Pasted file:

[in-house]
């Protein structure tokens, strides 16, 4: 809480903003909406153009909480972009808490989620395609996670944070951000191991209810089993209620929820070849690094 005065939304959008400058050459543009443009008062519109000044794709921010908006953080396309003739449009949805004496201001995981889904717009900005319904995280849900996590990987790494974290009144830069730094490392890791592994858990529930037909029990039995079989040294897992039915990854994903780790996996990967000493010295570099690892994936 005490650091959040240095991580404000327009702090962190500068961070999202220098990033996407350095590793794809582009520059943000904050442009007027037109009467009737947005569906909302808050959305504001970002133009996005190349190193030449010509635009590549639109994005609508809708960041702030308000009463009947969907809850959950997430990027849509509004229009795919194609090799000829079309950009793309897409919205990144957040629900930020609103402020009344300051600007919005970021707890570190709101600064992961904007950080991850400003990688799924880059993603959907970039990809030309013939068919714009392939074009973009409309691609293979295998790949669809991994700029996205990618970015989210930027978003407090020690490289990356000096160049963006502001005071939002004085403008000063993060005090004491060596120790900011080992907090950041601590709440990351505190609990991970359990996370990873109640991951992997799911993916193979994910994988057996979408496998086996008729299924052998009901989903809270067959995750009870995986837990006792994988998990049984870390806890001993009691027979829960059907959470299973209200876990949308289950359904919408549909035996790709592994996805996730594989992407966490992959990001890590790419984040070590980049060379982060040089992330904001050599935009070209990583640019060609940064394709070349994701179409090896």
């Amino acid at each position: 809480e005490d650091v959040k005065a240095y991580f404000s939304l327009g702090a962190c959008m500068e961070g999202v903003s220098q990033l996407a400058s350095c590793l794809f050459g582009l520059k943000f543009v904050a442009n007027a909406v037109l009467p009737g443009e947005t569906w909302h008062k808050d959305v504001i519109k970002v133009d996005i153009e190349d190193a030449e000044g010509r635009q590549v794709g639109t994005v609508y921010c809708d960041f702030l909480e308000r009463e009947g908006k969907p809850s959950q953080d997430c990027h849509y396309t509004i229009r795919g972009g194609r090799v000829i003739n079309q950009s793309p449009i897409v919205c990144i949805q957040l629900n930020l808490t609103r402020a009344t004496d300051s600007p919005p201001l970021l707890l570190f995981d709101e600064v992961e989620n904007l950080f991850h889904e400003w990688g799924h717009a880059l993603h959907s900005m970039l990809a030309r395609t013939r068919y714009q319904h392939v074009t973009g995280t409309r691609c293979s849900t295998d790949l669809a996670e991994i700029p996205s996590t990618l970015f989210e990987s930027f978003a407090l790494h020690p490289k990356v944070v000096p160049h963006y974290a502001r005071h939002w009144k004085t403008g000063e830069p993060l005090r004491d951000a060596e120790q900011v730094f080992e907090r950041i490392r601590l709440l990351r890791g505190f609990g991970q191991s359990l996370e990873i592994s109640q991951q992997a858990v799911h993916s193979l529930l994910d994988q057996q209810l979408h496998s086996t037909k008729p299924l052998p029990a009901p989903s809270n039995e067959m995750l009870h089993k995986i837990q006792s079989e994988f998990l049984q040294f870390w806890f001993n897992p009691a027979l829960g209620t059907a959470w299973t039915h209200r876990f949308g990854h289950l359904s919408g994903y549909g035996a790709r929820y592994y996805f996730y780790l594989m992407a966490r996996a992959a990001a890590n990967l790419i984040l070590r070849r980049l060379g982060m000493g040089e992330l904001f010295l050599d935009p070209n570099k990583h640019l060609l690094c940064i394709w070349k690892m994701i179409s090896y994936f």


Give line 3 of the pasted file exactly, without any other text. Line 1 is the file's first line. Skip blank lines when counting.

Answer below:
């Amino acid at each position: 809480e005490d650091v959040k005065a240095y991580f404000s939304l327009g702090a962190c959008m500068e961070g999202v903003s220098q990033l996407a400058s350095c590793l794809f050459g582009l520059k943000f543009v904050a442009n007027a909406v037109l009467p009737g443009e947005t569906w909302h008062k808050d959305v504001i519109k970002v133009d996005i153009e190349d190193a030449e000044g010509r635009q590549v794709g639109t994005v609508y921010c809708d960041f702030l909480e308000r009463e009947g908006k969907p809850s959950q953080d997430c990027h849509y396309t509004i229009r795919g972009g194609r090799v000829i003739n079309q950009s793309p449009i897409v919205c990144i949805q957040l629900n930020l808490t609103r402020a009344t004496d300051s600007p919005p201001l970021l707890l570190f995981d709101e600064v992961e989620n904007l950080f991850h889904e400003w990688g799924h717009a880059l993603h959907s900005m970039l990809a030309r395609t013939r068919y714009q319904h392939v074009t973009g995280t409309r691609c293979s849900t295998d790949l669809a996670e991994i700029p996205s996590t990618l970015f989210e990987s930027f978003a407090l790494h020690p490289k990356v944070v000096p160049h963006y974290a502001r005071h939002w009144k004085t403008g000063e830069p993060l005090r004491d951000a060596e120790q900011v730094f080992e907090r950041i490392r601590l709440l990351r890791g505190f609990g991970q191991s359990l996370e990873i592994s109640q991951q992997a858990v799911h993916s193979l529930l994910d994988q057996q209810l979408h496998s086996t037909k008729p299924l052998p029990a009901p989903s809270n039995e067959m995750l009870h089993k995986i837990q006792s079989e994988f998990l049984q040294f870390w806890f001993n897992p009691a027979l829960g209620t059907a959470w299973t039915h209200r876990f949308g990854h289950l359904s919408g994903y549909g035996a790709r929820y592994y996805f996730y780790l594989m992407a966490r996996a992959a990001a890590n990967l790419i984040l070590r070849r980049l060379g982060m000493g040089e992330l904001f010295l050599d935009p070209n570099k990583h640019l060609l690094c940064i394709w070349k690892m994701i179409s090896y994936f």